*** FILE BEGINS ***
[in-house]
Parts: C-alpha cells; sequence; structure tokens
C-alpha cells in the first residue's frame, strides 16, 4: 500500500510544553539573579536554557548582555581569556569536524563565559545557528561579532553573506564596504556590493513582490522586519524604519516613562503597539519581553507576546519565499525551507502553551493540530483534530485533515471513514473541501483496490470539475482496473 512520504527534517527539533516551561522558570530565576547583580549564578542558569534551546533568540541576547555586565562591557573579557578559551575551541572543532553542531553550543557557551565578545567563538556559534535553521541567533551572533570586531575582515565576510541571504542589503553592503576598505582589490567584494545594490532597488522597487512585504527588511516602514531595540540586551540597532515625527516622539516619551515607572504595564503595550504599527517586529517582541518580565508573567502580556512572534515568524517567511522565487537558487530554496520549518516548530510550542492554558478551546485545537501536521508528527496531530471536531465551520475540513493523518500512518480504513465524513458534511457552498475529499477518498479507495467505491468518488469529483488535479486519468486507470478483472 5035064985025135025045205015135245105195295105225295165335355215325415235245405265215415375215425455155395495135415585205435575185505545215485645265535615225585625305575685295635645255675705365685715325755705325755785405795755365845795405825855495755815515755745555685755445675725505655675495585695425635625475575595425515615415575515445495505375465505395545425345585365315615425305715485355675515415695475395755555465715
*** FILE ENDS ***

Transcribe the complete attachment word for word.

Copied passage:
[in-house]
Parts: C-alpha cells; sequence; structure tokens
C-alpha cells in the first residue's frame, strides 16, 4: 500500500510544553539573579536554557548582555581569556569536524563565559545557528561579532553573506564596504556590493513582490522586519524604519516613562503597539519581553507576546519565499525551507502553551493540530483534530485533515471513514473541501483496490470539475482496473 512520504527534517527539533516551561522558570530565576547583580549564578542558569534551546533568540541576547555586565562591557573579557578559551575551541572543532553542531553550543557557551565578545567563538556559534535553521541567533551572533570586531575582515565576510541571504542589503553592503576598505582589490567584494545594490532597488522597487512585504527588511516602514531595540540586551540597532515625527516622539516619551515607572504595564503595550504599527517586529517582541518580565508573567502580556512572534515568524517567511522565487537558487530554496520549518516548530510550542492554558478551546485545537501536521508528527496531530471536531465551520475540513493523518500512518480504513465524513458534511457552498475529499477518498479507495467505491468518488469529483488535479486519468486507470478483472 5035064985025135025045205015135245105195295105225295165335355215325415235245405265215415375215425455155395495135415585205435575185505545215485645265535615225585625305575685295635645255675705365685715325755705325755785405795755365845795405825855495755815515755745555685755445675725505655675495585695425635625475575595425515615415575515445495505375465505395545425345585365315615425305715485355675515415695475395755555465715